Studies up until this point had demonstrated a beneficial effect of suppressing TGF-β/Smad3 signals on glucose tolerance, body weight gain, and energy homeostasis. To examine the therapeutic relevance of the findings, they treated two mouse models of obesity and type 2 diabetes using an anti- TGF-β1 antibody (designated 1D11) that is closely related to fresolimumab, an antibody currently being tested in humans against pulmonary fibrosis, renal disease, and cancer.
As expected antibody treatment resulted in reduced levels of phosphorylated Smad3 in the WAT of leptin-deficient and in diet-induced obese mice, and suppressed body weight gain, size of fat depots, and fat mass. The antibody also led to reductions in triglyceride levels and resistin.
Also, consistent with the data from the Smad3 knockout mice, WAT from mice treated with 1D11 showed significant increases in mitochondrial DNA copy number as well as increased levels of transcripts that regulate BAT, mitochondrial function, and skeletal muscle biology. Importantly, treatment with 1D11 improved glucose and insulin tolerance, suppressed hyperglycemia and hyperinsulinemia , ameliorated hepatic steatosis , and increased protein levels of BAT/mitochondrial markers in the WAT.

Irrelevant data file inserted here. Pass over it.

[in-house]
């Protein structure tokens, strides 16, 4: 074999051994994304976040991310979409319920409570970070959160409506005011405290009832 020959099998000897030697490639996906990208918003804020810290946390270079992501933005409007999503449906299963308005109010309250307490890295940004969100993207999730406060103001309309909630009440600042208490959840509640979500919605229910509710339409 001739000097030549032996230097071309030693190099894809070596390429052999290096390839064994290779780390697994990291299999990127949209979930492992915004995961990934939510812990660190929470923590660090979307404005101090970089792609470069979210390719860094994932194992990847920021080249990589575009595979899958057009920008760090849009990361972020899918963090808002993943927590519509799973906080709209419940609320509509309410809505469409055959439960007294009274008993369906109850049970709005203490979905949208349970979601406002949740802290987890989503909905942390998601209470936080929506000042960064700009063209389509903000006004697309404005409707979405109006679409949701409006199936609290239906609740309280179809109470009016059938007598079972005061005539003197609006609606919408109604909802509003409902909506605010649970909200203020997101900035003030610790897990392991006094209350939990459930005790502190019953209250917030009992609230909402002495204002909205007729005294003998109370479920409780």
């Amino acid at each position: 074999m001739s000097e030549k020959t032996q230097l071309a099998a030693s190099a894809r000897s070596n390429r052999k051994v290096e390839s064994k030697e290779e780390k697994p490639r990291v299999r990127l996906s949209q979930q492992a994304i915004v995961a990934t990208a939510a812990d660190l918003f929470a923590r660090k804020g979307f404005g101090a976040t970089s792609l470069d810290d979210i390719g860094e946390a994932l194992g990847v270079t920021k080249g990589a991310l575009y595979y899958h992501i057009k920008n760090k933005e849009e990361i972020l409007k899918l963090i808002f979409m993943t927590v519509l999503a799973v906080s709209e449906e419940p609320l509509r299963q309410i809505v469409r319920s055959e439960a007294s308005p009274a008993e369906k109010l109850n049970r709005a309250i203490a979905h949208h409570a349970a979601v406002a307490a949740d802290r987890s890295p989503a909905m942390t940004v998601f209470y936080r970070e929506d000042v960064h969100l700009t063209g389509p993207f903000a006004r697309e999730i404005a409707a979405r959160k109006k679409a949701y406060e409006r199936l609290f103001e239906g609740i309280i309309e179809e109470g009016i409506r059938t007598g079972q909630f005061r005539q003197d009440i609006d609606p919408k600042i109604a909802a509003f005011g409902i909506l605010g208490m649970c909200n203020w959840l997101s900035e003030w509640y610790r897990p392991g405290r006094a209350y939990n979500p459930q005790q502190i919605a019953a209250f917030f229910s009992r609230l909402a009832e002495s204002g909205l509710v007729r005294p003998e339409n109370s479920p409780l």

Global microarray analyses of the WAT from both the Smad3 knockout mice and those treated with 1D11 antibody, showed evidence of a unique signature of 103 genes, 60% of which are involved in BAT, mitochondrial biology, and skeletal muscle development and function, “a finding that is consistent with the nexus between brown fat and skeletal muscle,” the team writes.
“It is possible that a small pool of brown adipocyte precursors or a shared WAT/BAT/skeletal muscle progenitor may reside in the white fat environment. Thus, it is plausible that the TGF-β1 effect could be at the level of the common progenitor for white, brown, and muscle cells, and we are examining this possibility,” the authors note.
“The occurrence of elevated TGF-β1 levels in obese individuals combined with the beneficial effect of the anti-TGF-β neutralization antibody in mouse models of obesity and diabetes offer treatment alternatives for these diseases.”